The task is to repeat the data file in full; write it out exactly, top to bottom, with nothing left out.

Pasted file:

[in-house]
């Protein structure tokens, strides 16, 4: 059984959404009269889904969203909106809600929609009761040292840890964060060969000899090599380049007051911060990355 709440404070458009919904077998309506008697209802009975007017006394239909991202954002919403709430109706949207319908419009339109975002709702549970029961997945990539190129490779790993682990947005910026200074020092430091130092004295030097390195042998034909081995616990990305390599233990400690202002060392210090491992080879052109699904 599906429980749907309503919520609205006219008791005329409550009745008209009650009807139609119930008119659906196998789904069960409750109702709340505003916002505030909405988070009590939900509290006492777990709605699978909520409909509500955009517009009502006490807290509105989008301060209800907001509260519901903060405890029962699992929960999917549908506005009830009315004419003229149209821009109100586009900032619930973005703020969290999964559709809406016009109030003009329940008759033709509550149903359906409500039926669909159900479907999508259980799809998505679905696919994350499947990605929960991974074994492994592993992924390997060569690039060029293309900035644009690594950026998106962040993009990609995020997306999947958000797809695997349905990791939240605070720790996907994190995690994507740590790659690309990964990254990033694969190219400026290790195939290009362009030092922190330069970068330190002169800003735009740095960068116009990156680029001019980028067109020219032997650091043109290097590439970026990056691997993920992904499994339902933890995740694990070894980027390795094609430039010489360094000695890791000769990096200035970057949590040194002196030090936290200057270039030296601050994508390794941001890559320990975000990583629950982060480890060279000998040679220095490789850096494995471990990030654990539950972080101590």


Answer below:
[in-house]
């Protein structure tokens, strides 16, 4: 059984959404009269889904969203909106809600929609009761040292840890964060060969000899090599380049007051911060990355 709440404070458009919904077998309506008697209802009975007017006394239909991202954002919403709430109706949207319908419009339109975002709702549970029961997945990539190129490779790993682990947005910026200074020092430091130092004295030097390195042998034909081995616990990305390599233990400690202002060392210090491992080879052109699904 599906429980749907309503919520609205006219008791005329409550009745008209009650009807139609119930008119659906196998789904069960409750109702709340505003916002505030909405988070009590939900509290006492777990709605699978909520409909509500955009517009009502006490807290509105989008301060209800907001509260519901903060405890029962699992929960999917549908506005009830009315004419003229149209821009109100586009900032619930973005703020969290999964559709809406016009109030003009329940008759033709509550149903359906409500039926669909159900479907999508259980799809998505679905696919994350499947990605929960991974074994492994592993992924390997060569690039060029293309900035644009690594950026998106962040993009990609995020997306999947958000797809695997349905990791939240605070720790996907994190995690994507740590790659690309990964990254990033694969190219400026290790195939290009362009030092922190330069970068330190002169800003735009740095960068116009990156680029001019980028067109020219032997650091043109290097590439970026990056691997993920992904499994339902933890995740694990070894980027390795094609430039010489360094000695890791000769990096200035970057949590040194002196030090936290200057270039030296601050994508390794941001890559320990975000990583629950982060480890060279000998040679220095490789850096494995471990990030654990539950972080101590």